Monday, 22 August 2011

Competition time

I've been obsessed with rabies since I was old enough to read, but not fully understand, the rabies poster in Woodingdean Library when I was a child. Rabies was a big deal in southern England at that time. The Channel Tunnel was in its last planning stages and some were worried it was going to prove little more than a superhighway for rabies, immigrants and rabid immigrants.

Since the decline of the Empire, Britain has struggled to find things to be really proud of. It's easy to see why - the rapacious, brutal subjugation of hundreds of millions of fellow human beings because they come from another country is pretty hard to top. However, one such boast we Brits still enjoy is that we remain one of a handful of countries to not have any rabies.

This has been bad news for the rabies poster industry. In the rest of the world, the rabies poster industry is among the top five in terms of annual turnover.

In Colorado, schoolchildren have got into the act. But whilst their efforts are undeniably suffused with the heartfelt desire that less people get the rabies, this poster leaves something to be desired in terms of spelling and grammar. Careless spelling and grammar can cost lives, especially if you're so busy looking up the word "dont" in the dictionary that a mad raccoon sneaks up behind you.

The poster which so affected me is one I have been unable to find online. I wish I had stolen it from the library now, although this would have been unwise from the point of view of how terrifying I found it. But it had lettering like the one pictured here, albeit illustrated with rather less sanguine and rather more rabid animals.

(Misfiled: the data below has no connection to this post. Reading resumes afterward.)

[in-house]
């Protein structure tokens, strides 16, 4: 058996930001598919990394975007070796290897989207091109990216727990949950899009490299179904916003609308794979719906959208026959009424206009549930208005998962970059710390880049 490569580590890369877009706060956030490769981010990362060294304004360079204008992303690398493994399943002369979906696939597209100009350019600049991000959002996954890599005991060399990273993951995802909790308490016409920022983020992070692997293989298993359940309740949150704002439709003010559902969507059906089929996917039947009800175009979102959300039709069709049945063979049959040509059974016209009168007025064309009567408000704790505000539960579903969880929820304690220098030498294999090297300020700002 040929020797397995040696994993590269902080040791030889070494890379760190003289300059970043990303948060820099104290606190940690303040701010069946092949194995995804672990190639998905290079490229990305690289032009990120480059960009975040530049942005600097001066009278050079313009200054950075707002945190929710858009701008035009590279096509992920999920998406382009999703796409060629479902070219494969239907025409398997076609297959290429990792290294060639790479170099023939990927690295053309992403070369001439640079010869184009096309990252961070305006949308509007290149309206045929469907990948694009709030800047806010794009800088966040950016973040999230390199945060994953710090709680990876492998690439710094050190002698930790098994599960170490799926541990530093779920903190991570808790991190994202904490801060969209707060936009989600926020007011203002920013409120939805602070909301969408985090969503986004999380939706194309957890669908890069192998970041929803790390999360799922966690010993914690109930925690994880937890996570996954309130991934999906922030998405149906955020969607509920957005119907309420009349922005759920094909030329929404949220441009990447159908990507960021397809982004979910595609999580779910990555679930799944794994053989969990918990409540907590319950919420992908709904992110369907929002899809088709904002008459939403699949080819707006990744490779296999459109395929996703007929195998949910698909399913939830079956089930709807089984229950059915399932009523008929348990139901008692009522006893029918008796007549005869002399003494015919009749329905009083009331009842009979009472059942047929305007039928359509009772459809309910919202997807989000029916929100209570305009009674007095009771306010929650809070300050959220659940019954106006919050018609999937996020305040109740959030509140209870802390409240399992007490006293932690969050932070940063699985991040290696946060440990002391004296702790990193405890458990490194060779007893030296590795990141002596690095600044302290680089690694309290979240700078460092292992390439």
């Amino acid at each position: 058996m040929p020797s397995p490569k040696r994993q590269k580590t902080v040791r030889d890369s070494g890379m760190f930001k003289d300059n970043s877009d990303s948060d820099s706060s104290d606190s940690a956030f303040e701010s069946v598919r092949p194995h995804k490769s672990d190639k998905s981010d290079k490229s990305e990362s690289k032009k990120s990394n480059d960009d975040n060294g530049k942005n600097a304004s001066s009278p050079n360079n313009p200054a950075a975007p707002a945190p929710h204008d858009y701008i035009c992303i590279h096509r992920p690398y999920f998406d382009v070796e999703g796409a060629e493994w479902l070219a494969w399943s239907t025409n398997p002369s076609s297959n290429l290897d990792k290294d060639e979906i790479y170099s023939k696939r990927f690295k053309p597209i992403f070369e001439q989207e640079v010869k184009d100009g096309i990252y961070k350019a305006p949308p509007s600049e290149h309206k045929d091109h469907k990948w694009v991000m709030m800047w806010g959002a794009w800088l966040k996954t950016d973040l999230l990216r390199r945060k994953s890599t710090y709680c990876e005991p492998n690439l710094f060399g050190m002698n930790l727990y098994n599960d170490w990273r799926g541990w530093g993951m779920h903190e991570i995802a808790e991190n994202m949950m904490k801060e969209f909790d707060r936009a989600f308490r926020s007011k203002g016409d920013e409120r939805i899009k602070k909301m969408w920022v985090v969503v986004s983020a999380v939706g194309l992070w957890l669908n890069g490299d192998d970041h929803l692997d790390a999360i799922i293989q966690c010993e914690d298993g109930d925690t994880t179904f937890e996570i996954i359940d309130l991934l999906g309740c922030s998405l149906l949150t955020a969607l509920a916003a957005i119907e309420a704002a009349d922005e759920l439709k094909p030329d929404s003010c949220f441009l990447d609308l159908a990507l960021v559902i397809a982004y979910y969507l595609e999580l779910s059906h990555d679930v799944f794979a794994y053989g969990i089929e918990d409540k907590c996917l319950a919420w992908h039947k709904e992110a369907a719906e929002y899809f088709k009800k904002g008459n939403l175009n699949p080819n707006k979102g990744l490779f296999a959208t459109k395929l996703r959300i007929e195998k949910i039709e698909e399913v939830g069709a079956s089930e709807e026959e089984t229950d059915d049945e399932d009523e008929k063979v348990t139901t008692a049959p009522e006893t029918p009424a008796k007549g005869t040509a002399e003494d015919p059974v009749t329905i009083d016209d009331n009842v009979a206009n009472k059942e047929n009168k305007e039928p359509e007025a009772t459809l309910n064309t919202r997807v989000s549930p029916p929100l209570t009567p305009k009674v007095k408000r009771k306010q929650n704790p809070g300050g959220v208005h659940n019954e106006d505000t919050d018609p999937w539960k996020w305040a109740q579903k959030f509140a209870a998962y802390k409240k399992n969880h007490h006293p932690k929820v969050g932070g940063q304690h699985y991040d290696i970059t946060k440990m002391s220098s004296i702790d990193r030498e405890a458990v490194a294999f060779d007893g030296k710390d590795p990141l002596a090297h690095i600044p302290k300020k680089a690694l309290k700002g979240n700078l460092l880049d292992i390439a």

I have decided to try and revive the great art of the rabies poster. I thought the best way to do this is to hold a competition. All you have to do to WIN TOP PRIZES* is draw an eye-catching and thought-provoking rabies poster for a new generation of Brits, a generation who've never even been tempted to give a badger the old stink eye. Size is very much up to you, the only stipulation is that they are all in portrait orientation, please.

Closing date is the suitably spooky October 31st 2011. This is also the closing date for your paper tax returns. Extra credit will be given to someone who draws a rabies poster on their tax return. Please email your efforts to the address in the sidebar to the right of this.

* I'll probably draw a picture of some animals who can get rabies or something.

4 comments:

@LordManley said...

Was it a black cartoon dog, snarling into the poster?

I remember "La Rage Tue" posters when I was in France affecting me similarly.

Amusingly (?) my CAPTCHA is 'couga;.

Jessicatits said...

I am SO IN.

5olly said...

I was once bitten by a whale with rabies. Everyone forgets that's whales can get it. And dolphins. :-(

Othan said...

Humans can get it! Hydrophobia!

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